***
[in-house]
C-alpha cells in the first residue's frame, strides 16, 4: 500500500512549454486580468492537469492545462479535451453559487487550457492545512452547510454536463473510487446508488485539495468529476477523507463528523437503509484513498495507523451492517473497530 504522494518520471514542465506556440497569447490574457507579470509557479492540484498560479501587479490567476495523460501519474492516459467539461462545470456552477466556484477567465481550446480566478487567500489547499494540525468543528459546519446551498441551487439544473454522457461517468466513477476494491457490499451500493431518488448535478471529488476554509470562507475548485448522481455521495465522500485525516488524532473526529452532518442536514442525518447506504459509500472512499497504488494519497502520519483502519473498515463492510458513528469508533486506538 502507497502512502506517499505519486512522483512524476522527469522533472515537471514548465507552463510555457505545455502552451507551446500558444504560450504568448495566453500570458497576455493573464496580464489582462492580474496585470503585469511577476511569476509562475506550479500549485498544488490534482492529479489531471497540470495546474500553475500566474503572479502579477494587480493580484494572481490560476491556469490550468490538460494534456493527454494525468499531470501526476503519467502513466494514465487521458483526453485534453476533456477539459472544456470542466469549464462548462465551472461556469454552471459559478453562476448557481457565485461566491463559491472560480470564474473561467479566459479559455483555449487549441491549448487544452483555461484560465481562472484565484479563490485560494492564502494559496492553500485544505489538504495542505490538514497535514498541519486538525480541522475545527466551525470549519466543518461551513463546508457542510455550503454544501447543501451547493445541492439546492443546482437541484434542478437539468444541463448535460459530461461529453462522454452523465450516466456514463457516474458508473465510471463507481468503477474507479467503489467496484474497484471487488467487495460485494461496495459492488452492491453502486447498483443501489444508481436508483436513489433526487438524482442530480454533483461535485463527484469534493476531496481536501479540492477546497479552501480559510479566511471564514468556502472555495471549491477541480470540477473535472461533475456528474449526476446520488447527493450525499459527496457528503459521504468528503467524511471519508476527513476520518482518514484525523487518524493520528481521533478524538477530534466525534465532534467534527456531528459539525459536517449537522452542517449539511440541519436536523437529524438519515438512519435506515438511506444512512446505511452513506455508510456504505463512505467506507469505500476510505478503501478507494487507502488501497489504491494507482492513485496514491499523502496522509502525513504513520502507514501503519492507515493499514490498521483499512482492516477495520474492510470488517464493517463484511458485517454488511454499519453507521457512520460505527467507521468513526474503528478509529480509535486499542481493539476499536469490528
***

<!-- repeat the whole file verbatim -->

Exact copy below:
[in-house]
C-alpha cells in the first residue's frame, strides 16, 4: 500500500512549454486580468492537469492545462479535451453559487487550457492545512452547510454536463473510487446508488485539495468529476477523507463528523437503509484513498495507523451492517473497530 504522494518520471514542465506556440497569447490574457507579470509557479492540484498560479501587479490567476495523460501519474492516459467539461462545470456552477466556484477567465481550446480566478487567500489547499494540525468543528459546519446551498441551487439544473454522457461517468466513477476494491457490499451500493431518488448535478471529488476554509470562507475548485448522481455521495465522500485525516488524532473526529452532518442536514442525518447506504459509500472512499497504488494519497502520519483502519473498515463492510458513528469508533486506538 502507497502512502506517499505519486512522483512524476522527469522533472515537471514548465507552463510555457505545455502552451507551446500558444504560450504568448495566453500570458497576455493573464496580464489582462492580474496585470503585469511577476511569476509562475506550479500549485498544488490534482492529479489531471497540470495546474500553475500566474503572479502579477494587480493580484494572481490560476491556469490550468490538460494534456493527454494525468499531470501526476503519467502513466494514465487521458483526453485534453476533456477539459472544456470542466469549464462548462465551472461556469454552471459559478453562476448557481457565485461566491463559491472560480470564474473561467479566459479559455483555449487549441491549448487544452483555461484560465481562472484565484479563490485560494492564502494559496492553500485544505489538504495542505490538514497535514498541519486538525480541522475545527466551525470549519466543518461551513463546508457542510455550503454544501447543501451547493445541492439546492443546482437541484434542478437539468444541463448535460459530461461529453462522454452523465450516466456514463457516474458508473465510471463507481468503477474507479467503489467496484474497484471487488467487495460485494461496495459492488452492491453502486447498483443501489444508481436508483436513489433526487438524482442530480454533483461535485463527484469534493476531496481536501479540492477546497479552501480559510479566511471564514468556502472555495471549491477541480470540477473535472461533475456528474449526476446520488447527493450525499459527496457528503459521504468528503467524511471519508476527513476520518482518514484525523487518524493520528481521533478524538477530534466525534465532534467534527456531528459539525459536517449537522452542517449539511440541519436536523437529524438519515438512519435506515438511506444512512446505511452513506455508510456504505463512505467506507469505500476510505478503501478507494487507502488501497489504491494507482492513485496514491499523502496522509502525513504513520502507514501503519492507515493499514490498521483499512482492516477495520474492510470488517464493517463484511458485517454488511454499519453507521457512520460505527467507521468513526474503528478509529480509535486499542481493539476499536469490528